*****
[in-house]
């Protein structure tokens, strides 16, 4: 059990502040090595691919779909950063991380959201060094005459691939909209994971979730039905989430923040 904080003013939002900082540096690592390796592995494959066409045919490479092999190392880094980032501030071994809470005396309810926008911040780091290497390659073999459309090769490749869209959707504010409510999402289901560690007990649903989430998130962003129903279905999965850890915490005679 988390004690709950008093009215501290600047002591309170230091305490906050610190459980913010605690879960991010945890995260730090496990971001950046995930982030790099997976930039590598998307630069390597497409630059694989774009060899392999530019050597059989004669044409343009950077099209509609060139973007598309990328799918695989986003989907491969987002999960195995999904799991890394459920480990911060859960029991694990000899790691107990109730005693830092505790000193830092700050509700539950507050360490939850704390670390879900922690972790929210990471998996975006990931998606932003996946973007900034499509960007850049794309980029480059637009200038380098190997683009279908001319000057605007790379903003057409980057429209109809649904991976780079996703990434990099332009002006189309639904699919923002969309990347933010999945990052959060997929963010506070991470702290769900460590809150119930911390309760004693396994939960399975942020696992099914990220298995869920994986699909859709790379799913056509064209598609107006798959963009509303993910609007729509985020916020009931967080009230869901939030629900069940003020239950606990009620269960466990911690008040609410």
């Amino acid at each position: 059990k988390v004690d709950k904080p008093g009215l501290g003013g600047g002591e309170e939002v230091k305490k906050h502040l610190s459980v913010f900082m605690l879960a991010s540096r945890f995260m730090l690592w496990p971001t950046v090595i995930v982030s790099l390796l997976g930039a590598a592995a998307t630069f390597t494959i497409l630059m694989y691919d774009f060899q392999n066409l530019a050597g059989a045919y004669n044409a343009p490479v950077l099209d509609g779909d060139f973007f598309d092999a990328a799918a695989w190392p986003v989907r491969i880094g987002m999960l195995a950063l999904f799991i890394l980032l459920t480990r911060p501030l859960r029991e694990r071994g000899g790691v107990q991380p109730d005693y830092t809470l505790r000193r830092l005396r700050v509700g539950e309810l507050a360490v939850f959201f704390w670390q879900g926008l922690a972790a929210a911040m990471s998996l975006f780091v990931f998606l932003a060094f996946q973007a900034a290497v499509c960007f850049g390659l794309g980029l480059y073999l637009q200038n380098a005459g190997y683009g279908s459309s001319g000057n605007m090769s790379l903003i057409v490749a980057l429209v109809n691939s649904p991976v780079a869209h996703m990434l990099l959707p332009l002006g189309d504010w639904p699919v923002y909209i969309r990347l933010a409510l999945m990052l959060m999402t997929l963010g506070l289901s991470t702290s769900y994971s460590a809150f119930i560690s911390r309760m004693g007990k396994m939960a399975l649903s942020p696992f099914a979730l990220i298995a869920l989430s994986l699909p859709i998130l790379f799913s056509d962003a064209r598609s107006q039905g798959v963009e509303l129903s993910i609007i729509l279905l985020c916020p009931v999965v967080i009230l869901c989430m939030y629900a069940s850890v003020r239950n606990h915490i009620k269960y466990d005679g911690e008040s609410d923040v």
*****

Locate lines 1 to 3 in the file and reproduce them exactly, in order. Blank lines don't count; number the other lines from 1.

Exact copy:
[in-house]
């Protein structure tokens, strides 16, 4: 059990502040090595691919779909950063991380959201060094005459691939909209994971979730039905989430923040 904080003013939002900082540096690592390796592995494959066409045919490479092999190392880094980032501030071994809470005396309810926008911040780091290497390659073999459309090769490749869209959707504010409510999402289901560690007990649903989430998130962003129903279905999965850890915490005679 988390004690709950008093009215501290600047002591309170230091305490906050610190459980913010605690879960991010945890995260730090496990971001950046995930982030790099997976930039590598998307630069390597497409630059694989774009060899392999530019050597059989004669044409343009950077099209509609060139973007598309990328799918695989986003989907491969987002999960195995999904799991890394459920480990911060859960029991694990000899790691107990109730005693830092505790000193830092700050509700539950507050360490939850704390670390879900922690972790929210990471998996975006990931998606932003996946973007900034499509960007850049794309980029480059637009200038380098190997683009279908001319000057605007790379903003057409980057429209109809649904991976780079996703990434990099332009002006189309639904699919923002969309990347933010999945990052959060997929963010506070991470702290769900460590809150119930911390309760004693396994939960399975942020696992099914990220298995869920994986699909859709790379799913056509064209598609107006798959963009509303993910609007729509985020916020009931967080009230869901939030629900069940003020239950606990009620269960466990911690008040609410």
């Amino acid at each position: 059990k988390v004690d709950k904080p008093g009215l501290g003013g600047g002591e309170e939002v230091k305490k906050h502040l610190s459980v913010f900082m605690l879960a991010s540096r945890f995260m730090l690592w496990p971001t950046v090595i995930v982030s790099l390796l997976g930039a590598a592995a998307t630069f390597t494959i497409l630059m694989y691919d774009f060899q392999n066409l530019a050597g059989a045919y004669n044409a343009p490479v950077l099209d509609g779909d060139f973007f598309d092999a990328a799918a695989w190392p986003v989907r491969i880094g987002m999960l195995a950063l999904f799991i890394l980032l459920t480990r911060p501030l859960r029991e694990r071994g000899g790691v107990q991380p109730d005693y830092t809470l505790r000193r830092l005396r700050v509700g539950e309810l507050a360490v939850f959201f704390w670390q879900g926008l922690a972790a929210a911040m990471s998996l975006f780091v990931f998606l932003a060094f996946q973007a900034a290497v499509c960007f850049g390659l794309g980029l480059y073999l637009q200038n380098a005459g190997y683009g279908s459309s001319g000057n605007m090769s790379l903003i057409v490749a980057l429209v109809n691939s649904p991976v780079a869209h996703m990434l990099l959707p332009l002006g189309d504010w639904p699919v923002y909209i969309r990347l933010a409510l999945m990052l959060m999402t997929l963010g506070l289901s991470t702290s769900y994971s460590a809150f119930i560690s911390r309760m004693g007990k396994m939960a399975l649903s942020p696992f099914a979730l990220i298995a869920l989430s994986l699909p859709i998130l790379f799913s056509d962003a064209r598609s107006q039905g798959v963009e509303l129903s993910i609007i729509l279905l985020c916020p009931v999965v967080i009230l869901c989430m939030y629900a069940s850890v003020r239950n606990h915490i009620k269960y466990d005679g911690e008040s609410d923040v």